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A survival guide to starting ‘Big School’!

A survival guide to starting ‘Big School’!


Starting school can be an exciting, positive and joyous time for some. However for others, the adventures of starting big school can be daunting, overwhelming and not the happy time that was expected. You may have prepared your child well for the transition to big school by making it familiar to them and getting them into a good routine. Your child may have loved school orientation, excitedly shopped for their school supplies, enjoyed practicing eating out of their lunch box and danced around the house in their new school uniform. But what if this changes once your child starts school? What happens when your once excited child starts to cry at school drop off, say they feel sick, clings to you like a Koala, or even refuses to go to school? What does this mean for your child…….and you???

If this sounds familiar to you, then I want you to know that you are not alone. It is normal for children to fear the unknown and stress about leaving the secure and nurturing home environment and most importantly their parent/s or caregivers.

It is called ‘Separation Anxiety’ and many children experience this when starting school. Some children have it from day one whilst others may develop it after a few weeks. Some have it for a few weeks, some for just a few days.

Let’s look at the big picture……….

It is important to remember that school is a new environment, with new rules and expectations, it’s filled with unfamiliar faces, the playground is huge, the day is long, the work is challenging and the toilet block is a long way away…….Phew! Sounds scary don’t you think? As parents I think it’s important to sometimes put yourself in your child’s shoes, to help understand what they are thinking and feeling.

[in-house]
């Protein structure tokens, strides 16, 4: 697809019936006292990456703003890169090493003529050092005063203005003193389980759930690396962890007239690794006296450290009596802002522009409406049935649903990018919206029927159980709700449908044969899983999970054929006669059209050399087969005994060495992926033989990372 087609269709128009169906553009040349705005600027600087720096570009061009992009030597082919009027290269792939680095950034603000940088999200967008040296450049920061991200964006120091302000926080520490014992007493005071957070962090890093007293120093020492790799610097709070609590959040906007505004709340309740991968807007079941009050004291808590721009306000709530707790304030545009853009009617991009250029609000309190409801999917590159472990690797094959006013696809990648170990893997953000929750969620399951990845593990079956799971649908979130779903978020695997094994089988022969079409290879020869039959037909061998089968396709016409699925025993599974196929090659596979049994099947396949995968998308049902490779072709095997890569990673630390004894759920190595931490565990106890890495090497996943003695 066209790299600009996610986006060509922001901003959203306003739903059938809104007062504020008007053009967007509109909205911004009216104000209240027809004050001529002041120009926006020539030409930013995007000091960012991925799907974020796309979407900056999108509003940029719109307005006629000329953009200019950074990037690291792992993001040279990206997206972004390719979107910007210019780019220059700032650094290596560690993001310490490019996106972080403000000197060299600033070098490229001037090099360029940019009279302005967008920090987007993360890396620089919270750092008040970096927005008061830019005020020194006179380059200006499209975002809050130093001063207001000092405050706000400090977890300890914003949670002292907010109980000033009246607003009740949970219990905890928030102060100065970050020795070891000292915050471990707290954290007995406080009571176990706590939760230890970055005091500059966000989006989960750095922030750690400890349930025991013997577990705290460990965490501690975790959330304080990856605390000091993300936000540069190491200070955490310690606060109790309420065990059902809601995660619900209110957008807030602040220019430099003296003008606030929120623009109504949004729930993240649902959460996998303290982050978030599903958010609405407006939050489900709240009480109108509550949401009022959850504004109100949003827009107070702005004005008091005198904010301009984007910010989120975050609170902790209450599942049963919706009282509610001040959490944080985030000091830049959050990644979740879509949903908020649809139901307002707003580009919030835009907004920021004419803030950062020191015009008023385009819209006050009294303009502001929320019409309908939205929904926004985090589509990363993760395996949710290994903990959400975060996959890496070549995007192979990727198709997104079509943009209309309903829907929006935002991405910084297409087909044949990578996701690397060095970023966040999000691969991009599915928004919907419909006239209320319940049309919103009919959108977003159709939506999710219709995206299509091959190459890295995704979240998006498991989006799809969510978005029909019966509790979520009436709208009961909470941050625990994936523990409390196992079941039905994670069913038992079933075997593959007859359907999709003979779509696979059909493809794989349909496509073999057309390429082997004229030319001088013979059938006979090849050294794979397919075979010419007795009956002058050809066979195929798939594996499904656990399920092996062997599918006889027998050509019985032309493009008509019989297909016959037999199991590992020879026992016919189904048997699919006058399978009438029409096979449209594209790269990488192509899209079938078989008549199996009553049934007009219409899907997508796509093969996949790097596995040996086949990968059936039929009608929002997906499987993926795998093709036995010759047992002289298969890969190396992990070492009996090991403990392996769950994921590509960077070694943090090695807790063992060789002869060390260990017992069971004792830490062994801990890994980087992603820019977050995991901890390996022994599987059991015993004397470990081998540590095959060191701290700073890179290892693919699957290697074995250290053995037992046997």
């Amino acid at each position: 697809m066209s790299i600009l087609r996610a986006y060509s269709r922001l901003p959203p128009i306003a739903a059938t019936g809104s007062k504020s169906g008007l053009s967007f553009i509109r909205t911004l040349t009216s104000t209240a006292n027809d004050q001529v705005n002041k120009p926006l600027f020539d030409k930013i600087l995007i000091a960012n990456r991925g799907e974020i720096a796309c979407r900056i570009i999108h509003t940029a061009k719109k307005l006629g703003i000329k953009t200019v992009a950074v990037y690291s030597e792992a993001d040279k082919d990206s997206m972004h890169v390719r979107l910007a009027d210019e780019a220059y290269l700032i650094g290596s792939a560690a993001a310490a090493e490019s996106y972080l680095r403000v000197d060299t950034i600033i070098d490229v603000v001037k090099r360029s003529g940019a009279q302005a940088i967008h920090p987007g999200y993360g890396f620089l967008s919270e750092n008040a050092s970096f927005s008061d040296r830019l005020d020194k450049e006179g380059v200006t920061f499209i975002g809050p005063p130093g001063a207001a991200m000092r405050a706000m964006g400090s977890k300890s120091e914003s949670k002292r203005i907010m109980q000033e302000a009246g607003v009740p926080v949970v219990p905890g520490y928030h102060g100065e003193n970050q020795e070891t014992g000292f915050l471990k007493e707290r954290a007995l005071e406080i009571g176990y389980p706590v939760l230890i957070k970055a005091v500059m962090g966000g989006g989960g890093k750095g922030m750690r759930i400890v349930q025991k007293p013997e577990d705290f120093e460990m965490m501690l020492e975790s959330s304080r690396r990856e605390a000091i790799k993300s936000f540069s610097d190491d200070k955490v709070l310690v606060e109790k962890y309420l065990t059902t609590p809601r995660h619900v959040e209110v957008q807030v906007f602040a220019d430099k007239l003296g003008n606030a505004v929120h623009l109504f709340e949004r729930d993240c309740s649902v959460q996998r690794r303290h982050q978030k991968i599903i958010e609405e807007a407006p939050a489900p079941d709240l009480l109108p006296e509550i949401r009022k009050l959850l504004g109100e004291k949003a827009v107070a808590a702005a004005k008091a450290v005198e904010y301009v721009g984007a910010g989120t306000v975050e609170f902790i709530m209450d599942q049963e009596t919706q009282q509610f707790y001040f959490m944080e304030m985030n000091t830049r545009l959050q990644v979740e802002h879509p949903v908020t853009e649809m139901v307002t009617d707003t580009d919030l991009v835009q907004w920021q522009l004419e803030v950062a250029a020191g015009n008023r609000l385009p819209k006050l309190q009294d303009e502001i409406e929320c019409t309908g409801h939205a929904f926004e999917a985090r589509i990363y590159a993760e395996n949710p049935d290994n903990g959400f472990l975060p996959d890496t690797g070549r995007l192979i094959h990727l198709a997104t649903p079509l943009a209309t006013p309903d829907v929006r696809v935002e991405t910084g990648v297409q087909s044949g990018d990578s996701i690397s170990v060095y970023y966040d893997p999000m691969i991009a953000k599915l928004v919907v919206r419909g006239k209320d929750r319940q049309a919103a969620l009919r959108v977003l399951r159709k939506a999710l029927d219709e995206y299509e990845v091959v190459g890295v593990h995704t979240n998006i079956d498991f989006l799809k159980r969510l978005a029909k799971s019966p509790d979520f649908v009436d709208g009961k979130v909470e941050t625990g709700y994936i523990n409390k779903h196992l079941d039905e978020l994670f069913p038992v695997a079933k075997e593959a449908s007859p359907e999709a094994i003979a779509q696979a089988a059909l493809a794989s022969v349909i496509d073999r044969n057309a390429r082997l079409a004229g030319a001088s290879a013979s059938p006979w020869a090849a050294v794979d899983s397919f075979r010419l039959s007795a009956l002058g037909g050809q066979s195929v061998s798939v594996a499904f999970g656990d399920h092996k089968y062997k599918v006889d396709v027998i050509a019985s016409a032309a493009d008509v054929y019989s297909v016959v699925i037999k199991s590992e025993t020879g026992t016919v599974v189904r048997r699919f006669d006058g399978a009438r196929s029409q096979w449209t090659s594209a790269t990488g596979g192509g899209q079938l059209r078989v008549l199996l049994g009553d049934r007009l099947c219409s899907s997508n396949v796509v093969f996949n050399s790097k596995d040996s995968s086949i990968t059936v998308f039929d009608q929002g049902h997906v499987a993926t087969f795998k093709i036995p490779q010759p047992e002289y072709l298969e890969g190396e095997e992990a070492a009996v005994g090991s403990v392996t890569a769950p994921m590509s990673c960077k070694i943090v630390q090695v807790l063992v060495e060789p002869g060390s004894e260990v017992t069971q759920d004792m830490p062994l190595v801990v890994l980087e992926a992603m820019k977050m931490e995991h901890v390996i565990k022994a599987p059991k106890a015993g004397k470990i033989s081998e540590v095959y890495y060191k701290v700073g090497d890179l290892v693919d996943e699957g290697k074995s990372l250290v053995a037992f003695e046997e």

For instance, imagine starting a new job? It’s a new environment, with a new boss who Success-kid-just-started-new-job-190
has different expectations, the office is filled with unfamiliar faces, the day is long, the work is new and challenging! Again, sounds scary don’t you think? As adults we too can get nervous and anxious in a new environment, but most of us have the emotional maturity and intelligence to rationalize our feelings and calm ourselves so that we can settle into our new role efficiently.

We can call a supportive friend or partner during the day to debrief and bolster our spirits and due to life experience, we just know that things will feel better with time. Our little ones don’t have this life experience or maturity and may need our help to adjust.

Transition tips for you and your child………..

First and foremost it is imperative that your little munchkin see’s YOU as a calm and
consistent source of support. This might be an emotionally challenging time for you too (no-one likes seeing their child upset), but if you can follow these suggestions, chances are you will be using the ‘kiss and drop’ method sooner rather than later!